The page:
The Blog

5 Ways to Help Boys and Girls Understand Sexism in Movies

There is no rating system that grades misrepresentation, bias or their effects on culture. Here are five things you can do to teach your kids, boys and girls, how to rate things for themselves.
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Given the world we live in, there is simply no way to stop kids from talking about, seeing and enjoying what are clearly overwhelmingly gender biased stories being told by their entertainment media, movies (and related derivative products) in particular. As I recently couldn't help but point out, in this seasons round of must see family movies only Breaking Dawn has a female lead. Yup, an insanely compelling, masochistic, teen-abstinence-poster-child, vampire-to-be gal.

The thing is, I gobble up these movies like chocolate and my kids really enjoy watching them, too. Most of the ones we see together are fun, thrilling, beautiful to watch and, if we're lucky, well-written. The fact that most stories are told from a male perspective (for example, 75% of speaking roles are held by males) and that my three children are girls is irrelevant. They, like most girls and women, have grown up empathizing with male heroes and stories and ignoring the marginalization of their gender. If they refused to see "a boy's movie" with the same disdain and scorn that many boys show for "a girl's movie" we would rarely walk into a theatre.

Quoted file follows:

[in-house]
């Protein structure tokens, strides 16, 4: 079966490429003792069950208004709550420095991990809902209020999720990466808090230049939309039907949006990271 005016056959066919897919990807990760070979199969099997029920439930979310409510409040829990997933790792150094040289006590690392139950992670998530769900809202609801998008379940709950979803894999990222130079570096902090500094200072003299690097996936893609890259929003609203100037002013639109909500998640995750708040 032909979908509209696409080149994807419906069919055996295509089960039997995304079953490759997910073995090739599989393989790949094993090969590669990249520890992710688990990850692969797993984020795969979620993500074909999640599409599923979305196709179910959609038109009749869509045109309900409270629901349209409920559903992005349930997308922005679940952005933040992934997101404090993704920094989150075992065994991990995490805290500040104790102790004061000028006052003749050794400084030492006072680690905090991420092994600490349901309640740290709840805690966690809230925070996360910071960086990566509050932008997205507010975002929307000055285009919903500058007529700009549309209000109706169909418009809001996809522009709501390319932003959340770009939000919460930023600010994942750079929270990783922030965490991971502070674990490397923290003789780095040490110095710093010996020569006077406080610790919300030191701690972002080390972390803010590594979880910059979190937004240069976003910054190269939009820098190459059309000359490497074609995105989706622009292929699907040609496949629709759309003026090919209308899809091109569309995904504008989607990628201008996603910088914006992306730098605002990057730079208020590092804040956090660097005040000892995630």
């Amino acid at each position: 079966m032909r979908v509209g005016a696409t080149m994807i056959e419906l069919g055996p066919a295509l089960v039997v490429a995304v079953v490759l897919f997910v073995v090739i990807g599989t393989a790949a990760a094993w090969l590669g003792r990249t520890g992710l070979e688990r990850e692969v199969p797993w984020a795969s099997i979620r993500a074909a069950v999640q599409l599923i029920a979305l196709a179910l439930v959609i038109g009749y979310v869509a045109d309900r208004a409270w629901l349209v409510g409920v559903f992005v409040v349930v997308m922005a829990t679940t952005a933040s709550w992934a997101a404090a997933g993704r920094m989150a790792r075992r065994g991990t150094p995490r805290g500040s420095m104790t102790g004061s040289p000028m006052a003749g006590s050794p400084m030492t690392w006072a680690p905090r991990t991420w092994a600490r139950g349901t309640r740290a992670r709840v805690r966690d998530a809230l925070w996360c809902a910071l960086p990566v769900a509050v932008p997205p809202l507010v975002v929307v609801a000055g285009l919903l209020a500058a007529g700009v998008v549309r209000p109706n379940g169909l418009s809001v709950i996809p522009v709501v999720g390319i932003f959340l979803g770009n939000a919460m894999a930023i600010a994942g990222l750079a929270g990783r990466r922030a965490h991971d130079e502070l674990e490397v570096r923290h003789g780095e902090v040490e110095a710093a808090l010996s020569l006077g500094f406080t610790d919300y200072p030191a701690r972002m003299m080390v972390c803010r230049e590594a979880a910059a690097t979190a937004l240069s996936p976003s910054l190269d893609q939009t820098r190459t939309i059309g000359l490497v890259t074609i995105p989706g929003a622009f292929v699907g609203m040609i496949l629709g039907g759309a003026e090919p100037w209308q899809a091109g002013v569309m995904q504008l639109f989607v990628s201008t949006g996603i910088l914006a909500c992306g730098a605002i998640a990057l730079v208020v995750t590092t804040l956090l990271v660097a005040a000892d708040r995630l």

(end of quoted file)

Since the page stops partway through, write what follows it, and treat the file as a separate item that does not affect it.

You might think I'm saying this is bad for girls. It is. But, this imbalance in representation is equally bad for boys and bad for our society as a whole. The Geena Davis Institute on Gender in Media has consistently found that the more time a boy spends watching television and movies the more stereotypically sexist his views become. The more exposure a girl has, the fewer options she feels she has in life. You can find details of the research conducted by the Institute, as well as a comprehensive list of similar resources here.

As I pointed out in a recent post, it's not just our movies, but the way we rate them, that perpetuate outdated gender stereotypes. There is no rating system that grades misrepresentation, bias or their effects on culture. Here are five things you can do to teach your kids, boys and girls, how to rate things for themselves: